South Sudan: A Tumultuous Journey

 South Sudan a war zone
Written by: 
Zaharah Nanyombi


Full story on the Tumultuous Journey of South Sudan 

A flicker of hope for peace has returned to South Sudan this week when President Salva Kiir and his former deputy-turned-rival, Dr Riek Machar, met in Ethiopia.

The meeting in Addis Ababa on Wednesday evening was the first between the two protagonists since 2016 when Dr Machar went into exile in South Africa as the country descended deeper into a brutal war.

This has been the story of South Sudan that, almost seven years after independence in July 2011, it is a country in ruins with shattered hopes and broken promises! At least four million of its 11 million population are displaced by the war, three million of whom are leaving in neighbouring countries. Uganda alone is home to at least 1.3 million South Sudan refugees, according to the United Nations refugee agency, UNHCR.

President Kiir and Dr Machar fought on the same side as they pushed for independence from Sudan, in a war that lasted more than two decades. But a string of misfortunes followed shortly after the signing of the Comprehensive Peace Agreement in January 2005. Not even independence in in July 2011 helped set the country on a firm foundation for peace and stability.

The tumultuous journey

Before independence, the region of Southern of Sudan suffered two civil wars between 1956 and 1972 and again from 1983 to 2005 when the peace agreement was signed, setting the timeline for eventual independence.

The wars pitted fighters from the largely Christian south against the successive governments in Khartoum who were all Arab-dominated. By the year 2000, the United States Committee on Refugees and Immigrants had put the number of deaths as a result of fighting at close to two million people.

Birth of SPLA

In 1983, Dr John Garang, who had joined the Sudan national army after attaining his university education in Tanzania and doctoral studies in the United States, mobilized fighters from the South and waged war against the Khartoum government. Among the people he mobilized was Salva Kiir and Riek Machar. The Sudan People’s Liberation Army (SPLA) was born.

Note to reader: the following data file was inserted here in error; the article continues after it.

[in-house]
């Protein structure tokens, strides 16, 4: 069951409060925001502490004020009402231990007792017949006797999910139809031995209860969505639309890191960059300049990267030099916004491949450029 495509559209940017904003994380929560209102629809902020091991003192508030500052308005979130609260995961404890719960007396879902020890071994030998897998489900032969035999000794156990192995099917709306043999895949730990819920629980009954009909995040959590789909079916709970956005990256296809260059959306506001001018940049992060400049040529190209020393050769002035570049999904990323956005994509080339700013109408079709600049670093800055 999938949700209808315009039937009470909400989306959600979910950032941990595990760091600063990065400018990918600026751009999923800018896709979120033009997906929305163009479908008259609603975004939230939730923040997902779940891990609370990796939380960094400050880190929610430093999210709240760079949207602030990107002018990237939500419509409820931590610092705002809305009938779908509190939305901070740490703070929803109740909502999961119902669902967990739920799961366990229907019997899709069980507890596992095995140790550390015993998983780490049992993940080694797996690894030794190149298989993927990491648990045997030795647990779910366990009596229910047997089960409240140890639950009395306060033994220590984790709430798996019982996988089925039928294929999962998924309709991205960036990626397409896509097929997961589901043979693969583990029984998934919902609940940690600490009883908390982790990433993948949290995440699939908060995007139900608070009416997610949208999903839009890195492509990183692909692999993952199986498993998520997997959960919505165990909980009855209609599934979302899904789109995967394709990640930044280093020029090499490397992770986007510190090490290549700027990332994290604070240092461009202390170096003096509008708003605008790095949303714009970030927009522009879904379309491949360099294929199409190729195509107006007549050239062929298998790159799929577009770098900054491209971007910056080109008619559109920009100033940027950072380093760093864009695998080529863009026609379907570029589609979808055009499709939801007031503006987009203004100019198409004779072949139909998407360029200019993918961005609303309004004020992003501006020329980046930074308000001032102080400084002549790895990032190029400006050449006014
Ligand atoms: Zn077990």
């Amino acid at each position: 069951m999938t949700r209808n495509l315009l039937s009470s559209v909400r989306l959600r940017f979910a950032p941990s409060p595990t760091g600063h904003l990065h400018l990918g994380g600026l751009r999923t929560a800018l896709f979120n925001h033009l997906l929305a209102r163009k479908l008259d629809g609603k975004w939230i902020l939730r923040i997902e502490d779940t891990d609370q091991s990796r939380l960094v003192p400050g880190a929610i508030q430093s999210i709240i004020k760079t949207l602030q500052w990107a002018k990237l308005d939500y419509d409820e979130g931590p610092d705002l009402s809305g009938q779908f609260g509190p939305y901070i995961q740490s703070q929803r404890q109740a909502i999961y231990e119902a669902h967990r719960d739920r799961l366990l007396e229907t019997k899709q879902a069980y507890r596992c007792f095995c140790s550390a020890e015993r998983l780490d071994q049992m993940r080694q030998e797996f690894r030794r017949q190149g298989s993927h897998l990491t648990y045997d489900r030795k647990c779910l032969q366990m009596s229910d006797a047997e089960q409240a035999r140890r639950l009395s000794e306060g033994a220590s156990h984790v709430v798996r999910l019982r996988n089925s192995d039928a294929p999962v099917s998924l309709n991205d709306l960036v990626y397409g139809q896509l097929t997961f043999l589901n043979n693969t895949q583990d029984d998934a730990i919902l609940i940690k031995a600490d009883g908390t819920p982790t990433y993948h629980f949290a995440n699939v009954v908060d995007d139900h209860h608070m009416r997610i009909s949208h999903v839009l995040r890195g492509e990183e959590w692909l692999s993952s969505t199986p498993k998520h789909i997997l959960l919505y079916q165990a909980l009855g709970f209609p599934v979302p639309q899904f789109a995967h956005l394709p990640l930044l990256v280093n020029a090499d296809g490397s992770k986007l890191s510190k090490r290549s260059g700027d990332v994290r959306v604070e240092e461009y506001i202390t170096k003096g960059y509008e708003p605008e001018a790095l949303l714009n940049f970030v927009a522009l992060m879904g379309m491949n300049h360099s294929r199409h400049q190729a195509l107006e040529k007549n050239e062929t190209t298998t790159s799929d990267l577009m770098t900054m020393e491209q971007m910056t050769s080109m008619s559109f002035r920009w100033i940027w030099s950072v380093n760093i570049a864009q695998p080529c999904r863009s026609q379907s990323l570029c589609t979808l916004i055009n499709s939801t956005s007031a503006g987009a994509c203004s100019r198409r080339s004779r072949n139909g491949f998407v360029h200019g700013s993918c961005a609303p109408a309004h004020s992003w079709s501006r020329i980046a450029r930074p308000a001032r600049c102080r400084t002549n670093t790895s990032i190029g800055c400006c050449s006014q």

After two decades of a brutal war that outlived three governments in Khartoum, the fighting parties signed a peace accord in 2005 which exempted the province of Southern Sudan from Islamic Sharia law. The peace agreement also granted the province six years of self-rule ahead of a referendum on independence.

Vacuum as Garang Dies

As part of the Peace agreement, SPLA leader, Colonel John Garang, was promoted to the rank of Lieutenant-General and appointed vice president of Sudan in the interim period. This was, however, a short-lived moment as Dr Garang died on July 30, 2005, just three weeks after being sworn in as vice president and seven months after the signing of the peace agreement.

What had appeared as a roadmap for independence, peace and stability in South Sudan suddenly evaporated with the death of Dr Garang. While Salva Kiir took over as leader of SPLA and South Sudan, he lacked the charisma of Garang and was not quite a unifying factor that his departed colleague was.

Referendum, birth of a nation

The people of South Sudan sleep-walked through the entire process after the death of Dr Garang and in 2011, a referendum was held. Nearly 99 percent of the voters favoured secession from the north, which Garang was opposed to. Nevertheless, on July 9 that year, South Sudan proclaimed its independence with Kiir as the country's first president and Machar as his deputy.

In his maiden speech, President Kiir mentioned Garang among “the martyrs and heroes” whose blood “cemented” the new nation.

Kiir said: “We have waited for 56 years for this day. It is a dream that has come true!

Peep into the future

As if to predict what was to come a few months after independence, President Kiir against internal “squabbling” which led to bloodshed. “Let me also say that some of our suffering has been self-inflicted. We squabble over issues that can be resolved peacefully. We invite our common enemies to help us kill ourselves. May this day mark a new beginning of tolerance, unity and love for one another. Let our cultural and ethnic diversity be a source of pride and strength, not parochialism and conflict,” he said.